Pitch deck design tips

17 April 2024

For the past few weeks, I’ve been head down in a pitch deck for a client, and although this is something I’ve done before, I tend to approach every new one with a fresh perspective, along with new research. So here are some patterns I’ve noticed as I worked on the pitch deck, along with links at the bottom.

Find clarity

In most cases, the message is diluted. A business plan involves many moving parts and what founders struggle with most is choosing one line of thought and putting all the effort into that thought. The narrative needs to evolve around that one concept or notion. This can be a USP, a technology, or an innovative way of solving a problem. A good exercise is to take the deck’s script and keep summarising it into one page first, then one paragraph, then one sentence. This should be the core message, and you can start opening up from that. It’s fine if your core message is now split into three, but the slides should all support that core message.

Pitch without a deck

Founders should feel confident enough to pitch their business without needing a deck — the typical elevator pitch if you will. Surprisingly, most founders do a better job at this without a deck. The deck starts as their crutch but becomes their Achilles heel. A deck should only support the message and not the other way around. So the first thing that I ask clients to do is to pitch their business without a deck and then I take notes based on that pitch rather than the deck itself. This is because founders tend to bloat a deck overtime for fear of missing any vital information but only make the message more complex and laden with repetition.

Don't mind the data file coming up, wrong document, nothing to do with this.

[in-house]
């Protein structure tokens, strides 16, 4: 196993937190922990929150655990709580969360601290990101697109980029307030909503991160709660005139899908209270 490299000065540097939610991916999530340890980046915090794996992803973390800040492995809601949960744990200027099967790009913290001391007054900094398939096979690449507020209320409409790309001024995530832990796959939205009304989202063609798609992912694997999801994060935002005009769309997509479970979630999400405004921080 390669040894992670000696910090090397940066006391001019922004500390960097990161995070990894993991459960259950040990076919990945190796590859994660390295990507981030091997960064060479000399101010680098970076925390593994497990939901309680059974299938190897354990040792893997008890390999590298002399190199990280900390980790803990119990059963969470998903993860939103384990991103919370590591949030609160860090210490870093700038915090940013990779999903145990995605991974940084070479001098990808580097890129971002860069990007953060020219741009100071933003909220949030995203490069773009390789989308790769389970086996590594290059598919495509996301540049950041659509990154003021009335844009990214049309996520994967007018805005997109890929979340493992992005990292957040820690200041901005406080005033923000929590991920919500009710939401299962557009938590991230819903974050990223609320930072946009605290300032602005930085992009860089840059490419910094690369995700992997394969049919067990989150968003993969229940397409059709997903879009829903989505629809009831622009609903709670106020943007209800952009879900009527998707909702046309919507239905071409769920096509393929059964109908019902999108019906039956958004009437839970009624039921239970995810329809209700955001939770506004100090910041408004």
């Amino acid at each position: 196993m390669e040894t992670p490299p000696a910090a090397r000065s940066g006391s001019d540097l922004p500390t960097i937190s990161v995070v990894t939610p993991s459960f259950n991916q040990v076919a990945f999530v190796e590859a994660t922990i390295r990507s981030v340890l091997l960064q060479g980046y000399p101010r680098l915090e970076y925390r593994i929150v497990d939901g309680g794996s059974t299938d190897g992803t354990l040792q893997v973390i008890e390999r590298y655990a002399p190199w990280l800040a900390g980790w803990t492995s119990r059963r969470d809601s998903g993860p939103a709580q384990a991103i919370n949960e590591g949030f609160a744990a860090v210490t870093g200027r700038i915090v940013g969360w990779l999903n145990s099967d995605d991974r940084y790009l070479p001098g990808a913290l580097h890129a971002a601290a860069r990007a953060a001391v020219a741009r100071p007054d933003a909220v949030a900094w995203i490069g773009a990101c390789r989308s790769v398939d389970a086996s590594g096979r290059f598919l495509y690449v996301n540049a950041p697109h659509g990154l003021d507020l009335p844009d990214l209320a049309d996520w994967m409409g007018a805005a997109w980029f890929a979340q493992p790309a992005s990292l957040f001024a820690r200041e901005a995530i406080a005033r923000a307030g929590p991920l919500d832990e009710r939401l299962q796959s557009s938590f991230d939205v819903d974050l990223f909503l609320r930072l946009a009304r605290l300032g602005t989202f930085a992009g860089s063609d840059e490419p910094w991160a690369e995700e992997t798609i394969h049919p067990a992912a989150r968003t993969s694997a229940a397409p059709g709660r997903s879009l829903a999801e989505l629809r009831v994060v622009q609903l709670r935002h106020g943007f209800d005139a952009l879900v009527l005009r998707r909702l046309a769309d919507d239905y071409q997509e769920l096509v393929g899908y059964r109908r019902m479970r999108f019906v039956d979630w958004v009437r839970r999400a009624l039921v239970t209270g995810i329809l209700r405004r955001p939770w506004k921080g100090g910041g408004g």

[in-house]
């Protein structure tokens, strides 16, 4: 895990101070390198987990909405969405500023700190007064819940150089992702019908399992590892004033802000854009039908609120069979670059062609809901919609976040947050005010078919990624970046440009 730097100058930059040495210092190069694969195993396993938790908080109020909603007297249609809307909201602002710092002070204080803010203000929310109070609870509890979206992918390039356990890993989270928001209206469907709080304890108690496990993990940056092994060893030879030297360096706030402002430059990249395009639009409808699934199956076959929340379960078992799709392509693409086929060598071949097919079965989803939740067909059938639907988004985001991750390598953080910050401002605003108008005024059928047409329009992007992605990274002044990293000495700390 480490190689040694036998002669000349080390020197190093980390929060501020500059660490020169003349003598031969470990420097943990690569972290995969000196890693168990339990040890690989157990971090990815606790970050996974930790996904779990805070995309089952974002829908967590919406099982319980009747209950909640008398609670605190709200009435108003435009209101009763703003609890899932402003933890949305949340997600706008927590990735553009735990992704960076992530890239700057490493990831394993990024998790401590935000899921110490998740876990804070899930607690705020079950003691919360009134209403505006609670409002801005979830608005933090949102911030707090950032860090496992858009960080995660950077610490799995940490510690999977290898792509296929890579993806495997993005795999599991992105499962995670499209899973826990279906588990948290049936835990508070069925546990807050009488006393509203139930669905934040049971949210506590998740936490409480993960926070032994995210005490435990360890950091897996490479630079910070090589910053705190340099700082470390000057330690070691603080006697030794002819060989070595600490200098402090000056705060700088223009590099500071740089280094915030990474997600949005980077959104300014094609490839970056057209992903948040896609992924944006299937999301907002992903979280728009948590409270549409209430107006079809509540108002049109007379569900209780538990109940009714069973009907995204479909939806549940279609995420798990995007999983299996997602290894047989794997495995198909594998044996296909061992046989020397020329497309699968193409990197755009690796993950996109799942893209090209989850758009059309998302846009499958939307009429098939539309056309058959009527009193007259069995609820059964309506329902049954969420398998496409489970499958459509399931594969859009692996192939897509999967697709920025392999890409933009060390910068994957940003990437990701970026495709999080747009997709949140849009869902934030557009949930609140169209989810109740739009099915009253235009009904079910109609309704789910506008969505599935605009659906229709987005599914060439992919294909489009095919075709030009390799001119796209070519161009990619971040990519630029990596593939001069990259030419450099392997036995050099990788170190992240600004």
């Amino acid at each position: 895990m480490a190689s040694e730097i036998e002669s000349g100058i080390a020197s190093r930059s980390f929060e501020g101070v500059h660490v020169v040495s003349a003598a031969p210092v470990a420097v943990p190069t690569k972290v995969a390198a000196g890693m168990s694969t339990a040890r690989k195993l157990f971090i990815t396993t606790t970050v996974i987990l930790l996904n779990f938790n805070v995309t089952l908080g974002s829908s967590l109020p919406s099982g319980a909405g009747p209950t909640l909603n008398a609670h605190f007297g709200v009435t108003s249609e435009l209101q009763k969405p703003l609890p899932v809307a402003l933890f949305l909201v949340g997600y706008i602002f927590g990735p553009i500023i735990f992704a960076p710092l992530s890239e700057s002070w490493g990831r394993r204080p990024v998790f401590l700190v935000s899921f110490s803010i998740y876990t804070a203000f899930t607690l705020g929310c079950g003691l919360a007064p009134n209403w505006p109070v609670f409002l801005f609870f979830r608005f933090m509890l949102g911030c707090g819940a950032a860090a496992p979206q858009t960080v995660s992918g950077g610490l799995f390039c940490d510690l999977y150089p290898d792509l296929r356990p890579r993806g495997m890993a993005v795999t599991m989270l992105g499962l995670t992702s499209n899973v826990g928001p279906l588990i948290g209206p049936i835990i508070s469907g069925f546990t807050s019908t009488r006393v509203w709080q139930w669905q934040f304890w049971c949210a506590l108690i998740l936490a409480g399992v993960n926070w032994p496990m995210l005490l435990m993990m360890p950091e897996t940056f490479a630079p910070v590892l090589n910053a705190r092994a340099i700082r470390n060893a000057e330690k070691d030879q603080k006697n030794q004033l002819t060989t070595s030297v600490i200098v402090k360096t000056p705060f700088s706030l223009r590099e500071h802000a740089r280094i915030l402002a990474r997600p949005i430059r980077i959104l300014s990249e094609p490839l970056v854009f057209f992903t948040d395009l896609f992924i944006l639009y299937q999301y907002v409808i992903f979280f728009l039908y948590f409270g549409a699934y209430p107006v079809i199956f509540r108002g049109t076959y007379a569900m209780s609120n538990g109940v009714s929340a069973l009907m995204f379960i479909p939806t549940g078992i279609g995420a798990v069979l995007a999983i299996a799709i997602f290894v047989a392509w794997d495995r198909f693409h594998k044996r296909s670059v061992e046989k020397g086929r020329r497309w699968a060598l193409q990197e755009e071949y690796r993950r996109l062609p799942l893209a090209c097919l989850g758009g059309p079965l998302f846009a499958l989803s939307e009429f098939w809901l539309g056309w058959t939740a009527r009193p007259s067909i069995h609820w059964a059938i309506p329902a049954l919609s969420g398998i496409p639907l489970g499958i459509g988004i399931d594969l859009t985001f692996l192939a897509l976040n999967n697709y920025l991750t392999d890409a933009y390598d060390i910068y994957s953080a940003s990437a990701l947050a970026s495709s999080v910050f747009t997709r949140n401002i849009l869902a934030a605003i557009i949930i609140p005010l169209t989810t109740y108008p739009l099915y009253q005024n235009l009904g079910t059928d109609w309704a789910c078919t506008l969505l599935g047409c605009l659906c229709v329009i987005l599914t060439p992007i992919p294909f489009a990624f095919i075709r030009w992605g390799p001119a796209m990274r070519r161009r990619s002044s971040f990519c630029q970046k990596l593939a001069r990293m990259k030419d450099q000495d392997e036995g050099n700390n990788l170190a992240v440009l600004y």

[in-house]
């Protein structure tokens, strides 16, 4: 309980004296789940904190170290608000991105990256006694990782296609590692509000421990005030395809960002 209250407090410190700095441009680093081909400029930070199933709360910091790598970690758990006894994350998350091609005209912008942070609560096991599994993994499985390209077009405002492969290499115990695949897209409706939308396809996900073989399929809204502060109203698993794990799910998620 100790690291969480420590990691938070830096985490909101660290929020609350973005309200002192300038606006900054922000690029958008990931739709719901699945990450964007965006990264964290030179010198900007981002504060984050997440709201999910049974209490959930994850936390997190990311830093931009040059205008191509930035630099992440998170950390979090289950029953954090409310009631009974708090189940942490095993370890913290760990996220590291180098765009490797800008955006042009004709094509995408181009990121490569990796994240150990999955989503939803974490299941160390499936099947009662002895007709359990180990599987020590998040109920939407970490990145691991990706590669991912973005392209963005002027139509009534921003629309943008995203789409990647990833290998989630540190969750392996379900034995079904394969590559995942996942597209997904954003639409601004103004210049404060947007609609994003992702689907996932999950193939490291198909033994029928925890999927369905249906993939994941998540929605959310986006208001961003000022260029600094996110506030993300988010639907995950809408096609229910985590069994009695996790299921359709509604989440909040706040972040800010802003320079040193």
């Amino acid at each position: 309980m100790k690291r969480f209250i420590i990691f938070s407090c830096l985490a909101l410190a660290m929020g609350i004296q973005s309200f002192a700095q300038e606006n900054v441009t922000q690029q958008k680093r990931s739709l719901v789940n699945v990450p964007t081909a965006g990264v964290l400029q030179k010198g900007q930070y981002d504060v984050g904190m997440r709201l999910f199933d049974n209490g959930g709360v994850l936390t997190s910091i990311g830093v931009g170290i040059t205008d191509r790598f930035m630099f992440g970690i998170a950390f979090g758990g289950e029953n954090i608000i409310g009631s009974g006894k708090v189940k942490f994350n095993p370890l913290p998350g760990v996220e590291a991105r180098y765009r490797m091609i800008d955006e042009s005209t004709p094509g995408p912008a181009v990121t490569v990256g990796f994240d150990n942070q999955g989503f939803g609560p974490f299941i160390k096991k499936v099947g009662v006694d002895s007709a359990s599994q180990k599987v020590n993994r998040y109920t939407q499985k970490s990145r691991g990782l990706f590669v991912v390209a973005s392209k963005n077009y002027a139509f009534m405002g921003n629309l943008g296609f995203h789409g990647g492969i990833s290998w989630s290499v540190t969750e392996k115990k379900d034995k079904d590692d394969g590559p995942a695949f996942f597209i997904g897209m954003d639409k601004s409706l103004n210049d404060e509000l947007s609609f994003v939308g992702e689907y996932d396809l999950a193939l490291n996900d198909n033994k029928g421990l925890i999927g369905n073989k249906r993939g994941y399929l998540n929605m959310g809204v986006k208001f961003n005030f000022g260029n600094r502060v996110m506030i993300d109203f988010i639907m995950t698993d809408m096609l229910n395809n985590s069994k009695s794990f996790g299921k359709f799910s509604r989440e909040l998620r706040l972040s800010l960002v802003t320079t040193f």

Understand the audience

Just like any piece of communication, this should be designed around the audience. Granted, in most cases, you will be pitching in front of VCs or other types of investors and funding boards. But you should do your research and get a feel of what their backgrounds are. Have they invested in similar businesses before? Would they understand industry-specific jargon or acronyms? Are you raising a Seed Round, Series A? All of these questions will influence how you design the pitch deck.

Use numbers and diagrams

Keep text to a minimum. As the presenter is pitching, the audience is trying to keep up with what the presenter is saying and also what’s on screen. The slides should serve as an illustrating model of what they’re pitching. Having paragraphs of text on a slide will fight for attention and take away the focus from the presenter. Using numbers, charts and diagrams can communicate a message very quickly without the need to read a lot of information. Having $32B in a large bold font can communicate “the taxi industry is a $32 billion market” much faster.

If you want to dig deeper into pitch deck design and presentation, here’s a list of articles I found useful.